Published Thesis in the International Journal of Exercise Science

Traditional and kickboxing exercise programs are successful in enhancing muscular fitness and balance in older adults.

By Maria Alexander at Montclair State University.

Jim Gladstone


Tokarz, M., Fisher, M. Montclair State University, Montclair, NJ
Purpose: The purpose of this study was to compare the effects of traditional exercise incorporating resistance/balance training and kickboxing training on muscular fitness, balance, and quality of life in older individuals.
Methods: Nineteen older adults (60 to 80 years of age) were randomly assigned to a kickboxing group (n=9) or traditional exercise group (n=10) for an 8-week exercise program. All participants were tested on static and dynamic balance, muscular endurance of the upper and lower body, and quality of life prior to and after the exercise program. The 8-week traditional exercise program consisted of a general warm-up followed by strength and balance training of the upper and lower body (two sets of 10 repetitions, twice a week). Participants in the kickboxing group, in addition to the traditional exercise training, performed alternate front punch, cross punch, upper-cut punch, and front and back kick exercises. Both groups completed each training session with a cool-down and stretching. A mixed design 2 x 2 factorial analysis of variance was computed, comparing the traditional exercise group and the kickboxing group before and after the 8-week training program. A level of p< 0.05 was used as the criteria for achieving statistical significance.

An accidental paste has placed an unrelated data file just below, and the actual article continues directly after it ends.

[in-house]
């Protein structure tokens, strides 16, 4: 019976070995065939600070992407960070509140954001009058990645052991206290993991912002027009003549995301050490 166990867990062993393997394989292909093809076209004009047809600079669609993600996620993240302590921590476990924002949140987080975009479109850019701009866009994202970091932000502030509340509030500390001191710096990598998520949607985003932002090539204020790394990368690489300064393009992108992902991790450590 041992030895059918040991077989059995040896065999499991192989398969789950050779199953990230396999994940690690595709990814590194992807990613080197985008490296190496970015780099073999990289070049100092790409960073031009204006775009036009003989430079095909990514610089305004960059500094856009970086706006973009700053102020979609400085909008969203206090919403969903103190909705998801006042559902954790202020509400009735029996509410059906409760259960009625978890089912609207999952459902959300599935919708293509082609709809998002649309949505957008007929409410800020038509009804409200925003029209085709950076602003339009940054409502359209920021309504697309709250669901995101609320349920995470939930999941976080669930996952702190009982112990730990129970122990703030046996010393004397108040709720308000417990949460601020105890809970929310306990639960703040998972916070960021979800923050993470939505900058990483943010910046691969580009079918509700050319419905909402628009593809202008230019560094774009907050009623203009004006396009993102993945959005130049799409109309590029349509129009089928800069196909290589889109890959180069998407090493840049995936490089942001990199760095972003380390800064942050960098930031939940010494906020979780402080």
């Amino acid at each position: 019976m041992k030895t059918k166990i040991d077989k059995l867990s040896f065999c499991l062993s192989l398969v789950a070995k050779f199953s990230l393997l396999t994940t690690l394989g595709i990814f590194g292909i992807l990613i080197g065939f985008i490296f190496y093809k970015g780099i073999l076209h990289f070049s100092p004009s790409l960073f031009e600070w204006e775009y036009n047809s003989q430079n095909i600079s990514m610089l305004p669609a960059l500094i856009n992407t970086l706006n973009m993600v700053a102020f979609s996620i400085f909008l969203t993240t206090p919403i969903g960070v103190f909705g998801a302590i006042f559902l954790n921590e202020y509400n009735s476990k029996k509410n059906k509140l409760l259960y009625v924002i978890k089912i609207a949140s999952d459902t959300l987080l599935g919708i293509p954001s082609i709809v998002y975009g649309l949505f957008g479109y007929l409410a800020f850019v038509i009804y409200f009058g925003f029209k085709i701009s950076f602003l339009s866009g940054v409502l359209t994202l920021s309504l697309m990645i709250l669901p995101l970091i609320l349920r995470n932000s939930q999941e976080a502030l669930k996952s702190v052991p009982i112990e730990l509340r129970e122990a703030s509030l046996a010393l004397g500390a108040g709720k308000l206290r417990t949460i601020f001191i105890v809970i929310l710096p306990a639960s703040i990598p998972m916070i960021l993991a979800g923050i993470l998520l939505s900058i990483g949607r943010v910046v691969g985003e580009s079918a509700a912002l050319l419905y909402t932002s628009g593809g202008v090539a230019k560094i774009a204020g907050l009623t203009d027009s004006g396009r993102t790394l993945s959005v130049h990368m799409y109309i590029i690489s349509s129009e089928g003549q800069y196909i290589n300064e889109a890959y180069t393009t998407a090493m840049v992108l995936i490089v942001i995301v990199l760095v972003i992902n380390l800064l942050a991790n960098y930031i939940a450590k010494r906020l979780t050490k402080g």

Results: There were no significant interactions with respect to exercise group and time, however a significant main effect for time (p < 0.05) was observed for many of the fitness parameters collapsed across exercise groups. An increase in muscular endurance was noted for the bicep curl (Pre 11.217 + 0.476 curls, Post 13.750 + 0.827 curls) and chair stand test (Pre 9.361 + 0.650 stands, Post 11.711 + 0.383 stands). Both measures of balance were also improved post exercise training. Times for the agility test were lowered (Pre 9.081 + 0.289 s, Post 8.224 + 0.323 s), while scores for the Berg static balance test were raised (Pre 7.994 + 0.630 points, Post 11.072 + 0.326 points). Quality of life was unchanged at the conclusion of the exercise program. Conclusion: Both traditional and kickboxing exercise programs were equally successful in enhancing muscular fitness and balance in older adults.

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